When our MD Susan Hallam visited Google’s European HQ in Dublin she asked on my behalf why there is no specific bid adjustment setting for tablet devices and got this answer:
“…The reason tablet is combined with desktop on bid adjustment is because, according to Google’s research, intention on desktop is the same as on tablet. There is no benefit in splitting the two. Intention on mobile is greatly different, and typically a local behavioural search.“
Whilst this seems like a satisfactory answer, it doesn’t address the key differences between desktop and tablet users and the differences in how they interact with websites:
- Tablet users have the ability to use their devices away from the home or work environment much like laptop users, who are classified under the “desktop” device users. Unlike laptops, tablet devices are much easier to use on open WiFi spots such as public transport, coffee houses and restaurants. Some tablets can even connect to the mobile data network meaning that they can go online in any location if they have a good enough mobile phone signal.
- The speed, size and convenience of tablet devices make them popular with people to use whilst watching TV or relaxing in bed. At these times, more casual browsing may be done with a lot of possible distractions on the tablet device and in real life.
- Lastly, tablet devices use touch screen navigation which can cause issues if a website isn’t optimised for usability on tablet devices. Typing with tablet devices is much more of a chore than typing with a dedicated keyboard, also it’s much easier to accidentally click on something whilst interacting with a web page.
Bing Ads also support enhanced campaigns and they also recently lumped tablet devices and desktop devices together as well generating some angry comments online. Bing Ads do allow you reduce tablet bids but only by up to 20%; they will make the user interface clearer for this in March 2015.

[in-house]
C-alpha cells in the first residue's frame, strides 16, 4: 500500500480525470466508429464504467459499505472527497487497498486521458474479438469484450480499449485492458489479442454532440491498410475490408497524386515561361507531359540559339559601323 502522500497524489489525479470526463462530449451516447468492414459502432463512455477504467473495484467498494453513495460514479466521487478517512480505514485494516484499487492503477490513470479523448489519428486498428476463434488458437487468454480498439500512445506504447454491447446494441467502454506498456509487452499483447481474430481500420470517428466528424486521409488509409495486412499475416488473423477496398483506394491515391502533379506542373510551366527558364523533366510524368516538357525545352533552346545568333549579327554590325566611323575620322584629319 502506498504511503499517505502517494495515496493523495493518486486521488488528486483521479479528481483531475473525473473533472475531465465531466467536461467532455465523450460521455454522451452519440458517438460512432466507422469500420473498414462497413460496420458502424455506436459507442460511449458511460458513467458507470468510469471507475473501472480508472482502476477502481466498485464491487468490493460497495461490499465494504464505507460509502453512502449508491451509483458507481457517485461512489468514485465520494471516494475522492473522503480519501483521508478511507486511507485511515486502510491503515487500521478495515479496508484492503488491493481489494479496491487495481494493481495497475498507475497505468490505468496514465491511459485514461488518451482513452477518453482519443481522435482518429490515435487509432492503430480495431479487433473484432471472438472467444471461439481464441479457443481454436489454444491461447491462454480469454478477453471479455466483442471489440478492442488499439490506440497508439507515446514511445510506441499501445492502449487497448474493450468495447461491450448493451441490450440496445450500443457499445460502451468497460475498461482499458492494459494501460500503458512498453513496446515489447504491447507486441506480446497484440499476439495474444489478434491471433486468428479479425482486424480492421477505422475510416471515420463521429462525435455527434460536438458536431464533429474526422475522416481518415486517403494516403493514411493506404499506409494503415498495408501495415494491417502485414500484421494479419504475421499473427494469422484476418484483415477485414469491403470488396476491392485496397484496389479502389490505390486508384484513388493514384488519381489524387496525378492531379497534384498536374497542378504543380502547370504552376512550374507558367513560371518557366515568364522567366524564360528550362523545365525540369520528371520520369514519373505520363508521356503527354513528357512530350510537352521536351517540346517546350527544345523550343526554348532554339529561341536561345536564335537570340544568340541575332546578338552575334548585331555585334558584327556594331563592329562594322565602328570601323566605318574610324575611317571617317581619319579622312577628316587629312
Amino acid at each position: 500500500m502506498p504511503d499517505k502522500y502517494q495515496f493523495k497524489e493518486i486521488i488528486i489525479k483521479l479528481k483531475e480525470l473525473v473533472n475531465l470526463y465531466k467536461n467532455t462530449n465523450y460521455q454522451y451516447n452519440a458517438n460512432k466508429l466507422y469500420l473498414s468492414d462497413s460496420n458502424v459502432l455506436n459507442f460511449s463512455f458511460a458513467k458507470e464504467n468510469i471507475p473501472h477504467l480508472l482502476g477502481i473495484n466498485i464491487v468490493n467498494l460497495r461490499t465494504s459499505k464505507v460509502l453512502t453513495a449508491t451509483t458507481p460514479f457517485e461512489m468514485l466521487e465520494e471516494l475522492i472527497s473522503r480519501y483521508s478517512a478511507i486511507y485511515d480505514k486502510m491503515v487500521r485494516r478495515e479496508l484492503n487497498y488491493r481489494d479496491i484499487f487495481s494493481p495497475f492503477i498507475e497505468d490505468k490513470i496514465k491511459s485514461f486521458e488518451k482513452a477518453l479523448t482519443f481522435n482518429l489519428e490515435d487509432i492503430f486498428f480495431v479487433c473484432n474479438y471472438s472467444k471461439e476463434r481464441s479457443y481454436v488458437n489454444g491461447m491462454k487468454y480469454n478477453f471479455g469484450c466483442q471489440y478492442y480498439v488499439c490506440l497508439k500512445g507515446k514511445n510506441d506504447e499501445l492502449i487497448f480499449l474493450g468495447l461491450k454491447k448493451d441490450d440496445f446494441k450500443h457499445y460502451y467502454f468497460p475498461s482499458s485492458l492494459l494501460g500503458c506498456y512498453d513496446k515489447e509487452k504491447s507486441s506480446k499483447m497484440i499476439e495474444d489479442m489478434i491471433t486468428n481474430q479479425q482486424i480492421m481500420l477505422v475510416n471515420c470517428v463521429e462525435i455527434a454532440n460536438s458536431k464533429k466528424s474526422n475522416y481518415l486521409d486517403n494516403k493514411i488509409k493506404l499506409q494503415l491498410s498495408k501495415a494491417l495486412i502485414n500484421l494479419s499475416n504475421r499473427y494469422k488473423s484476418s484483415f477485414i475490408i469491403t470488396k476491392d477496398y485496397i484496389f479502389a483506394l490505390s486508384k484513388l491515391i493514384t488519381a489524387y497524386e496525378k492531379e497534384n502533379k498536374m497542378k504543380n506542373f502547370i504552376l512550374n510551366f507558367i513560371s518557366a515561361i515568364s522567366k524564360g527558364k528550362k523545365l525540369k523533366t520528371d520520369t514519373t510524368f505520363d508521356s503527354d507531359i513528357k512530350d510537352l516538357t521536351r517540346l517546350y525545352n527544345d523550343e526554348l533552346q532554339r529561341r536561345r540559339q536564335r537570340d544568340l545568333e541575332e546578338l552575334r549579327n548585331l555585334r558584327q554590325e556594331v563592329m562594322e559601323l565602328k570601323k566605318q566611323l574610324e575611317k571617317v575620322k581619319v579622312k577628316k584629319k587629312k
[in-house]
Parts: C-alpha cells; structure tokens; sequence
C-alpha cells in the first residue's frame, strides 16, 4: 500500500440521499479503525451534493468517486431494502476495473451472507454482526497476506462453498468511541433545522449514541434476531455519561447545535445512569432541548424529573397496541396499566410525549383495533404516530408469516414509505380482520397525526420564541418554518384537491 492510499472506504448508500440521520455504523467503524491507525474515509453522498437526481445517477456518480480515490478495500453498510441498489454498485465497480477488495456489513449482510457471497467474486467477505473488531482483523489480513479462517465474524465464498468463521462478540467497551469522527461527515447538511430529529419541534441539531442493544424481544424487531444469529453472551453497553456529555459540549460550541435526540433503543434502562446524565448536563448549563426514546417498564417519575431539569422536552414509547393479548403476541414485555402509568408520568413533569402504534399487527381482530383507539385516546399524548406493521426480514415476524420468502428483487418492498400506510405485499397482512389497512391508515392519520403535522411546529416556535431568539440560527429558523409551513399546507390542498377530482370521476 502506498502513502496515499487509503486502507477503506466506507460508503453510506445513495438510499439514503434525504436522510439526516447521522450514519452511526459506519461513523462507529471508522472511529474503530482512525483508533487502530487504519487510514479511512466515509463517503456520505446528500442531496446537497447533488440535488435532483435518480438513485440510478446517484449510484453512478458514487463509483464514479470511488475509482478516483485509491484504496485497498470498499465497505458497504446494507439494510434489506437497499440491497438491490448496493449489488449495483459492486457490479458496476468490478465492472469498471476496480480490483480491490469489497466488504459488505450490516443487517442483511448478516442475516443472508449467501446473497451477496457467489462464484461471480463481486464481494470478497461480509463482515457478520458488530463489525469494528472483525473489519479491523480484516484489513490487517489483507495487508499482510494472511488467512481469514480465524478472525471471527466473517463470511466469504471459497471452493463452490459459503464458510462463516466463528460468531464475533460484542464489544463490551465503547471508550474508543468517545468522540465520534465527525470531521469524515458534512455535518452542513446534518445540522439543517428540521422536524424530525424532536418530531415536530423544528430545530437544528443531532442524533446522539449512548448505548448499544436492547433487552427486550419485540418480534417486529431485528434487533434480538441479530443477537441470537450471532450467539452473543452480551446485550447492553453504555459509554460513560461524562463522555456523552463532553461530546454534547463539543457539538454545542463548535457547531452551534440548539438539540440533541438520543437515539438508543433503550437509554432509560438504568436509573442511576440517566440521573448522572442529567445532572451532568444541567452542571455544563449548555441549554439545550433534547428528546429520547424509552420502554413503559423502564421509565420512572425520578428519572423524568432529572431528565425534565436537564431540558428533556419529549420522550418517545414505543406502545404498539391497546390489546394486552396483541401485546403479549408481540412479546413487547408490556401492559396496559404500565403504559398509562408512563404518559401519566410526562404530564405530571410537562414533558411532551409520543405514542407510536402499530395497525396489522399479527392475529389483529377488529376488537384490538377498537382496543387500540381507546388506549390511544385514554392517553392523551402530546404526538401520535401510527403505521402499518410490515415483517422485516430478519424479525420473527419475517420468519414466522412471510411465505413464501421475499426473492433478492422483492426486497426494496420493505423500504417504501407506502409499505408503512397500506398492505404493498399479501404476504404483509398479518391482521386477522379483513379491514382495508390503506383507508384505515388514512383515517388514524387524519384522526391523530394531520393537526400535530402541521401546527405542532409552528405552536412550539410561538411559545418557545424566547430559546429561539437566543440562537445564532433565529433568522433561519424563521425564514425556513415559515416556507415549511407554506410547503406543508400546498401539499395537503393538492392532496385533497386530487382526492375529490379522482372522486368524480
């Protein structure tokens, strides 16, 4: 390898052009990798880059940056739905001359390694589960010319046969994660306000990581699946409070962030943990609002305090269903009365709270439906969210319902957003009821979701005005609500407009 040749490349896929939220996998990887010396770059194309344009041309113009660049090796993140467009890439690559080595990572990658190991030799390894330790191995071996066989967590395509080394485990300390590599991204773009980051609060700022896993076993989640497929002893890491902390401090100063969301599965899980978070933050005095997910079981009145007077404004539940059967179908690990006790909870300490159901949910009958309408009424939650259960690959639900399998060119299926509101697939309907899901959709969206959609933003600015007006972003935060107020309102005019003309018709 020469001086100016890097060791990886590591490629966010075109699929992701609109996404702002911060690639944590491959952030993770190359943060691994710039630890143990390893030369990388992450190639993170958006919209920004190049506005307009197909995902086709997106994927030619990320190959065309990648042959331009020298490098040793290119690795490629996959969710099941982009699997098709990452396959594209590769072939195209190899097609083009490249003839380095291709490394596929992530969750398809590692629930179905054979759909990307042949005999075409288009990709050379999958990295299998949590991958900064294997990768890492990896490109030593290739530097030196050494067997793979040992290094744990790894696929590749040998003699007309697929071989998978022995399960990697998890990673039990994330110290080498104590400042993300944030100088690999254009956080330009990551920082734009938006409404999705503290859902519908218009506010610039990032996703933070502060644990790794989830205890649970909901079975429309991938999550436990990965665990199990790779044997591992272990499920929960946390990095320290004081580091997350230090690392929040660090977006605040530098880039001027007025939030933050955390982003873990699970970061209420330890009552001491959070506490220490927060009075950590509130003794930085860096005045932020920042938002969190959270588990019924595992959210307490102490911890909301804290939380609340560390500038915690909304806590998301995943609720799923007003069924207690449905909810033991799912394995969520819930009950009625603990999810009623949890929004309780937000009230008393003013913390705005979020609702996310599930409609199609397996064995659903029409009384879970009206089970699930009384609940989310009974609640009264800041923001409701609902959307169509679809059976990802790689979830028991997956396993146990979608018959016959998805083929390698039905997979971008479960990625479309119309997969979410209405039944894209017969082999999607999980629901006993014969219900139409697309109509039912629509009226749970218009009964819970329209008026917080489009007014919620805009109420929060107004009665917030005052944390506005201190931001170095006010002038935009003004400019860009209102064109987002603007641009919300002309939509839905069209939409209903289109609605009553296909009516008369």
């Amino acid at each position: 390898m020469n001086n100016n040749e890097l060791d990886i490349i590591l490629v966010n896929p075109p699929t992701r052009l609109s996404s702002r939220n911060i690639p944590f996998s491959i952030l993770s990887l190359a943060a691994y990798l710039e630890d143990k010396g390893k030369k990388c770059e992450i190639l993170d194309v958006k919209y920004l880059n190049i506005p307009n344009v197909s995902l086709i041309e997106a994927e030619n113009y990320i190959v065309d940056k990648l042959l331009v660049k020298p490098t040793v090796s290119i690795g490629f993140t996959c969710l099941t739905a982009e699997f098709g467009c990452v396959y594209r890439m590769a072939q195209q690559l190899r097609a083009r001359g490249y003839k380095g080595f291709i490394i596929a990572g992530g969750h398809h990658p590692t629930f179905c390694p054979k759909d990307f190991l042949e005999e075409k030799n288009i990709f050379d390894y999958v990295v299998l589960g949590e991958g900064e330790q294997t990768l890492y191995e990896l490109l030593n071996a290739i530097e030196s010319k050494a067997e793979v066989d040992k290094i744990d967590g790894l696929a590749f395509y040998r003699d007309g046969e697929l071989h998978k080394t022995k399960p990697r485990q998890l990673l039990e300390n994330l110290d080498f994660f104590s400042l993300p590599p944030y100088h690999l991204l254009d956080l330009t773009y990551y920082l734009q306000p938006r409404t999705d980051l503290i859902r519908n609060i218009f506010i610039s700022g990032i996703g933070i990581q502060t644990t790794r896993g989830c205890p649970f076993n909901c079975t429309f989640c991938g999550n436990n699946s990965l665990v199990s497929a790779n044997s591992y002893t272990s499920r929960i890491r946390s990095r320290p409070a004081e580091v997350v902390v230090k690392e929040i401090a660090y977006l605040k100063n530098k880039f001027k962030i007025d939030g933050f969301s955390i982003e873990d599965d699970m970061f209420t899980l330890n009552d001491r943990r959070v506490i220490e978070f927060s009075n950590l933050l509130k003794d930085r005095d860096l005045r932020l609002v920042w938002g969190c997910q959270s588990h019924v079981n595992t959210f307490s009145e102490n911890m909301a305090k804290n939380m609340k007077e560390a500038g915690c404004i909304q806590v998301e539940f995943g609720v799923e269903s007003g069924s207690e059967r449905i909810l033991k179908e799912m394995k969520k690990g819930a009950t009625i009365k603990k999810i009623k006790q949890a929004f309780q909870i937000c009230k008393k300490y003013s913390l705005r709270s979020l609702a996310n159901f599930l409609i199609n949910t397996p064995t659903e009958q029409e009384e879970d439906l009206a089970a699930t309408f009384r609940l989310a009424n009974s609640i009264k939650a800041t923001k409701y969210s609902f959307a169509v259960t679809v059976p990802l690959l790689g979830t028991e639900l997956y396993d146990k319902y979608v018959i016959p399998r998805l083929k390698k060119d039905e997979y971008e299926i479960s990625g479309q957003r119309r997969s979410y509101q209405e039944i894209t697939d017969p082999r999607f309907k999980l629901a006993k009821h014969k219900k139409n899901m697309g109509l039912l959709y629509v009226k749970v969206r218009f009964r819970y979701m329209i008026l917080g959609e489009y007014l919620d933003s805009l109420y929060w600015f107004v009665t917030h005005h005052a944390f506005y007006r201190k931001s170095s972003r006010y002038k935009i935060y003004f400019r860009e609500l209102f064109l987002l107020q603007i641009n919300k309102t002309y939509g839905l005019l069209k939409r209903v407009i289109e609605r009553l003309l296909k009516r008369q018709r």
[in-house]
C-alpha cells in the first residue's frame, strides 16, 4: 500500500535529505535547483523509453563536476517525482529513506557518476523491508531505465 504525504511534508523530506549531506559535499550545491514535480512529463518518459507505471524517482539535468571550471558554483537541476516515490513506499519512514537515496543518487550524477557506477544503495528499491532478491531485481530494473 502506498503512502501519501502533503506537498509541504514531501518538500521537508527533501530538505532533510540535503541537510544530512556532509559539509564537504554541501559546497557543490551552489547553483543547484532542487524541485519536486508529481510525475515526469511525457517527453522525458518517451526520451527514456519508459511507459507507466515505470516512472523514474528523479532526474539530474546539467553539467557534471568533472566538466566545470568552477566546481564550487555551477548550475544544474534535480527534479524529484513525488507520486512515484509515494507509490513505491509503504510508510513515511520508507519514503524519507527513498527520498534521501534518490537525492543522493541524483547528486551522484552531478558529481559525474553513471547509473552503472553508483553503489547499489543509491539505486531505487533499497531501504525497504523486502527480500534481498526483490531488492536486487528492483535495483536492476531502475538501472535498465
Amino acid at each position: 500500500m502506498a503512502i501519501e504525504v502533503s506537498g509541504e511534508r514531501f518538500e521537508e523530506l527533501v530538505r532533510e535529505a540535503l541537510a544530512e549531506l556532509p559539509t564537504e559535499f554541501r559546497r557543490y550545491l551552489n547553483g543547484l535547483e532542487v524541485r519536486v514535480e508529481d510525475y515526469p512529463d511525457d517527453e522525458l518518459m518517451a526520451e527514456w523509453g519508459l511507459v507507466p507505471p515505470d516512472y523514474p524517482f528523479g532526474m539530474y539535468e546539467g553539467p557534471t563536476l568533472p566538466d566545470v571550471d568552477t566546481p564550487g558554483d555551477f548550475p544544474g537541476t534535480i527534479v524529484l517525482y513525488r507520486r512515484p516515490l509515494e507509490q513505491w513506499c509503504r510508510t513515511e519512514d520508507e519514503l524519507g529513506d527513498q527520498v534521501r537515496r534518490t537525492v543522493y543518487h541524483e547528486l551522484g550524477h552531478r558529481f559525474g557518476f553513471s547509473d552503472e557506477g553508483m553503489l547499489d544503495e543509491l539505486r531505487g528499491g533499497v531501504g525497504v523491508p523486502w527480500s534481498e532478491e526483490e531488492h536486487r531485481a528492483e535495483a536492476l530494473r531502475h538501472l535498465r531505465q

I have always seen a lower conversion rate for tablet devices than desktop devices. To find your own statistics to prove this difference you can simply login to Google AdWords and follow these steps:
- Visit the “Campaigns” tab at the top of the page
- Select a campaign you wish to see statistics for, or press “All online campaigns” in the top left corner
- Click “Segment” and then choose “Device”
- Expand the “Total – all campaigns” tab at the very bottom of the results page
- Compare the conversion rates for “Computers” vs. “Mobile devices” vs. “Tablets”
The example above is from a real website, you can see that the average cost-per-click amounts is very nearly the same for computers and tablets, but the click conversion rate is very different; 4.22% for computers and 3.42% for tablets, a difference of 19%.
You may need to select a bigger date range if there isn’t enough data to give accurate results, found in the top right corner of AdWords. I would advise not going too far back in time as you may go to a time frame before tablet devices were recorded or back to a time where the website was designed or structured differently.
If you have goals or eCommerce data stored in Google Analytics then you can compare Desktop vs. Mobile vs. Tablet statistics using this blog post. In Google Analytics you can see different device statistics from any source and/or medium of online traffic, paid or not.
Separate bid adjustments are clearly needed for tablet devices within Google AdWords and Bing Ads. Currently desktop bids need to be lowered to average out the lower returns from tablet devices so budget is being forcefully wasted.
Hopefully Google AdWords will allow more control over tablet devices in the near future, Bing Ads have improvements planned for March 2015 but unfortunately tablet bids can only be reduced by up to 20%, a semi-win for advertisers.
Tablets account for a huge percentage in advertising revenue for search engines so it’s unlikely that they will ever give the option to turn ads off or even down for tablet users unless the issue is known and contested. Please spread the news that tablets aren’t the same as desktop computers and advertisers should have more control over their advertising costs.